Wednesday, September 27, 2006

That Magical Season

Hi there folks, I realize it has been many, many months since I put something up on Twins Chatter. However, the fact that I have a new column available and the recent link from Will Young inspired me to put up a new post. Enjoy "That Magical Season."

Make no mistake: Roller coasters aren’t for everyone. People with heart problems, weak stomachs and young children probably should avoid the unnecessary risk of these up-and-down thrill rides.

But for the rest of us? Call me crazy, but I think today’s gravity-defying, nausea-inducing coaster rides are just about the most fun a human being can have on this earth.

The 2006 Minnesota Twins season has been reminiscent of a crazy roller coaster ride in many ways. Things looked bright enough before the season began – the team returned every key player from a year ago and added a couple of veterans to plug various holes. But by May, instead of battling with the surging Detroit Tigers and World Champion Chicago White Sox for the AL Central crown, the Twins found themselves languishing near the Kansas City Royals with the other dregs of the American League.

Yet as everyone in Twins Territory should know by now, the story since that time has been an absolutely incredible one. Lead by a pack of “Piranhas,” a hometown hero, a burly Canadian and two magical left arms, Minnesota has been nearly 40 games over .500 since June 8, shaving 12 games off the Tigers’ lead in the division and cruising to their fourth playoff berth in five years.

I won’t go into the typical media-covered storylines in this space. By now, hopefully you know that Joe Mauer is a great hitter (and the dream husband of thousands of young Minnesota women), Justin Morneau should win the MVP award, Johan Santana is a lock for the AL’s Cy Young, and Mike Redmond has the olfactory fortitude to somehow “smell” RBIs (yeah… I don’t quite get that one either). If you’ve been paying any attention whatsoever, you’ve heard a dozen times how pesky Ozzie Guillen finds the Castillo-Punto-Tyner-Bartlett combination and that the Twins’ bullpen is the real secret behind their success.

Instead, I’m going to point out something that these 2006 Twins have given us that isn’t necessarily obvious at first glance: The gift of relevance. Seems like an odd thing to say, doesn’t it? Let me break it down for you: Twins pre-June 8 = Not fun to watch at all. Twins post-June 8 = Story of the year/Most fun you’ll have all day.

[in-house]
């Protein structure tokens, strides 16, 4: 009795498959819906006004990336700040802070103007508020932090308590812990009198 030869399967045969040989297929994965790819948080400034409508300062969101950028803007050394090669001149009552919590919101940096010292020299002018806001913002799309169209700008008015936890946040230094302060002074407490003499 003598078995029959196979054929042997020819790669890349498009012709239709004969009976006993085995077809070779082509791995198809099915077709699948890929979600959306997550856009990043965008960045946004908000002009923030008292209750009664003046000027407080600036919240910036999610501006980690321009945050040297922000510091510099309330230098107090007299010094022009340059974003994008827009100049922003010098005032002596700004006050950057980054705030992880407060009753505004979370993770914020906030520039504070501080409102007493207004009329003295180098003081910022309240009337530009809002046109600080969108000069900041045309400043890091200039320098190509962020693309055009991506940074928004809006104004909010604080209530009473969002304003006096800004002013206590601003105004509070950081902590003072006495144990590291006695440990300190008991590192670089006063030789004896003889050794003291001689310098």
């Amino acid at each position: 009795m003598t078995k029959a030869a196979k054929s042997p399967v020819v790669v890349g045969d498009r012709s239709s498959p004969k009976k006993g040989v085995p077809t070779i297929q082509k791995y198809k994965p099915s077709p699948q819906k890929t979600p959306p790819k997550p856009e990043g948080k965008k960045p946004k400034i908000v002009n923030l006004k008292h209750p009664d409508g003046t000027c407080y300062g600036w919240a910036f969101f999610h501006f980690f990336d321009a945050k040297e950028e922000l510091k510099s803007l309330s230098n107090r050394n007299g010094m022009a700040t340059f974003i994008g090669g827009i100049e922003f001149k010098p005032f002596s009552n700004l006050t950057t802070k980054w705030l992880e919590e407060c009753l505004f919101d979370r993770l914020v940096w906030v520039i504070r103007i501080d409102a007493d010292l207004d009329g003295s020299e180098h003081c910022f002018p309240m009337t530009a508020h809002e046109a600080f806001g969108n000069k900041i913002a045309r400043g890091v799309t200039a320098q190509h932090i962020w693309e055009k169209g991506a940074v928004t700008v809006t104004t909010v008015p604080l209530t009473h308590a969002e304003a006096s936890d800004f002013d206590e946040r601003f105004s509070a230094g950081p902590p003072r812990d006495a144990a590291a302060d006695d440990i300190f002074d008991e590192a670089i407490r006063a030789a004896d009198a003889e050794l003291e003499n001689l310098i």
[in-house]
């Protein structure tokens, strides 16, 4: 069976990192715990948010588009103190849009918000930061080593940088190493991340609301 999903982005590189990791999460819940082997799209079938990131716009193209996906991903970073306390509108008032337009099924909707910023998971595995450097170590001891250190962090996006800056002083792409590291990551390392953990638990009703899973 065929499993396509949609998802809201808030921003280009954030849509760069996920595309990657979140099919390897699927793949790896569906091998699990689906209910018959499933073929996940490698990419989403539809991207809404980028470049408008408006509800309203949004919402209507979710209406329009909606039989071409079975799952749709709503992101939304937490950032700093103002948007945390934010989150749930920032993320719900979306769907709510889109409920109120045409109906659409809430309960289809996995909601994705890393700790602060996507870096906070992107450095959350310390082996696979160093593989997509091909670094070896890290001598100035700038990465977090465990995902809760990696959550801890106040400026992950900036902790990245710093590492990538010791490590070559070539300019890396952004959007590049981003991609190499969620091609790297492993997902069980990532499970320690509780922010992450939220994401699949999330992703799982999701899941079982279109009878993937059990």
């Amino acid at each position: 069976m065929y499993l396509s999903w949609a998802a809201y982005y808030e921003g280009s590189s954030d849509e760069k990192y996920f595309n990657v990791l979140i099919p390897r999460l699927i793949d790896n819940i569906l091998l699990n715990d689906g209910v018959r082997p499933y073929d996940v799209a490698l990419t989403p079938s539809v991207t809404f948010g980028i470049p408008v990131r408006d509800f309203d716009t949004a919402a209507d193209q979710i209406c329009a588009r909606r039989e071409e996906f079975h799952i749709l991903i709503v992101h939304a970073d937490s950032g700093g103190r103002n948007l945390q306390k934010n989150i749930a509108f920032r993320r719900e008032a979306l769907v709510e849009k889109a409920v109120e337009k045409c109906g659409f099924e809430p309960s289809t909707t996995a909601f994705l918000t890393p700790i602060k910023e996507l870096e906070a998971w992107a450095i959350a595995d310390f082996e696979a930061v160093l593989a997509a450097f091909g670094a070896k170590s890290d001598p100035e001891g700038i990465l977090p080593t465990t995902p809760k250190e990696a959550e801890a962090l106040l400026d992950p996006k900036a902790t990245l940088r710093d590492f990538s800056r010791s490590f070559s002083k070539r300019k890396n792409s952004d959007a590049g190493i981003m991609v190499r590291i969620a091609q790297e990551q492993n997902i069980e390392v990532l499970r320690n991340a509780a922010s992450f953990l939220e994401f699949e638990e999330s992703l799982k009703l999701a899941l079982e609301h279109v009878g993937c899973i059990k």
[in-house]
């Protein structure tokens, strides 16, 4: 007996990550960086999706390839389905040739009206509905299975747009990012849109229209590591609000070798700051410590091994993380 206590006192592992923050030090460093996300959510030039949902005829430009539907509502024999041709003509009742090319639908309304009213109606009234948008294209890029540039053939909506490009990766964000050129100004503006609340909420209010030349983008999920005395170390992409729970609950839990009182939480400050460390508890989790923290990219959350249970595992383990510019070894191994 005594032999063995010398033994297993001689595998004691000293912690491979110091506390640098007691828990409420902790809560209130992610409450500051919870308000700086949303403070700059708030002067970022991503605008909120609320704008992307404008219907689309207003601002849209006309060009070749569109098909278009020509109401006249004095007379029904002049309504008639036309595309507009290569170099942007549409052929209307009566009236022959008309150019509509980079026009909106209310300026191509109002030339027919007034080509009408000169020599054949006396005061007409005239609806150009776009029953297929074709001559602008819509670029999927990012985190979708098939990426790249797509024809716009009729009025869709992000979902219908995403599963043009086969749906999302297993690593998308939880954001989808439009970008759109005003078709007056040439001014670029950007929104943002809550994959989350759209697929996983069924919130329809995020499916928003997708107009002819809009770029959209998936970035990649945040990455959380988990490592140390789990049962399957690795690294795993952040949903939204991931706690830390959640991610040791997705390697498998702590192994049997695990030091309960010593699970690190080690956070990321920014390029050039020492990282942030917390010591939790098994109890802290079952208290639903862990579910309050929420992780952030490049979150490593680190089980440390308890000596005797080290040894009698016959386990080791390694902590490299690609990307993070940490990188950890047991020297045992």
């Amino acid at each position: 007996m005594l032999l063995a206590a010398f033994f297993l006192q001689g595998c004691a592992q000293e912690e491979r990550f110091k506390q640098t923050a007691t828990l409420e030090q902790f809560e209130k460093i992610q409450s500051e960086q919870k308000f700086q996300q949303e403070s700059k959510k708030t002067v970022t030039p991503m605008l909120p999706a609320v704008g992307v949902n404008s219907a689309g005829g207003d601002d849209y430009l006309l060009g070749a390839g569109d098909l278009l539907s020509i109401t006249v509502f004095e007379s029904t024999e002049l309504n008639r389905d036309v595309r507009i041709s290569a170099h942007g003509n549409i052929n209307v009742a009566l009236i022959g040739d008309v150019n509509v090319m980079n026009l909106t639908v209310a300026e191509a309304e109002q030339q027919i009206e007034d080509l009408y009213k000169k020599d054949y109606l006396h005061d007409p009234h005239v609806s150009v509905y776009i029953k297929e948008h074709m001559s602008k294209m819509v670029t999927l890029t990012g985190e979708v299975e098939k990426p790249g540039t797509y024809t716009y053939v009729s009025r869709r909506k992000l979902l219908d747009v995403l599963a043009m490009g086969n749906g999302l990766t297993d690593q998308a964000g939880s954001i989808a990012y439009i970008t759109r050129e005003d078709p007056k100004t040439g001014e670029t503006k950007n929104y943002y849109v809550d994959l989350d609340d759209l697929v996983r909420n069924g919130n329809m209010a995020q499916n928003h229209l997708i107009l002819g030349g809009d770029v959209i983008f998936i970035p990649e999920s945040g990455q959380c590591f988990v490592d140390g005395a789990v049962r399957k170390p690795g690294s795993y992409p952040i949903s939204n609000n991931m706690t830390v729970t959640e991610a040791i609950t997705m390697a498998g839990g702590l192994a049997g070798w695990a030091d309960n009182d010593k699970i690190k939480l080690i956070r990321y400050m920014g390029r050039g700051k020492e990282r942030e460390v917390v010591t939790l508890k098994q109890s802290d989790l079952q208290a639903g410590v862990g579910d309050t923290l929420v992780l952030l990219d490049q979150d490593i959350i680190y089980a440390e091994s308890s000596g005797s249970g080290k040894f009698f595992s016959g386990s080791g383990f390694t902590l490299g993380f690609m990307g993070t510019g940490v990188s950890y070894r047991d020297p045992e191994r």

After reaching the playoffs three consecutive years (2002-04), for one 14-month stretch (April 2005-June 2006) it seemed like the Twins would challenge the Timberwolves for the title of “Most Irrelevant Sports Franchise in Minnesota.” World Series talk in ’05 translated into a mediocre (83-79) season, and after a 25-33 start to 2006, Vikings training camp was quickly becoming the most popular topic on local sports radio. My worst nightmares appeared to be coming true, as the performance of the local nine brought back memories I had repressed since those forgettable days when Scott Stahoviak roamed the artificial plains of HHH Metrodome.

This gift, more than anything else, is what I will take away from the 2006 season. The Twins may go on to win the World Series, or they might get swept by the Yankees in the first round of the playoffs. In the grand scheme of things, it doesn’t really matter – the buzz of baseball is back and it’s here to stay. Even if the Twins can’t win it all this year, with young players like Mauer, Morneau, Santana, Liriano, Nathan, Cuddyer and Bartlett, they’ll undoubtedly field some excellent lineups for years to come. By the time the team’s new stadium opens in 2010, the Twins could very easily have three more playoff appearances under their belts.

Baseball is in the hearts and minds of millions of fans around the Upper Midwest, and all is once again right with the world. The reason we follow sports teams in the first place is because they provide a release from the tedium of everyday life. Sports are exciting; work/school/life usually isn’t. And when a team proves itself actually worthy of that devotion (unlike a certain scandal-ridden gridiron gang I’ve heard is quite popular this time of year), it makes the end result all the more satisfying. Johan and company gave us a genuine reason to care about baseball this summer, and no matter what happens in October, it sure was one helluva ride.

Weak stomach or not, this is one roller coaster I’m glad I stayed on.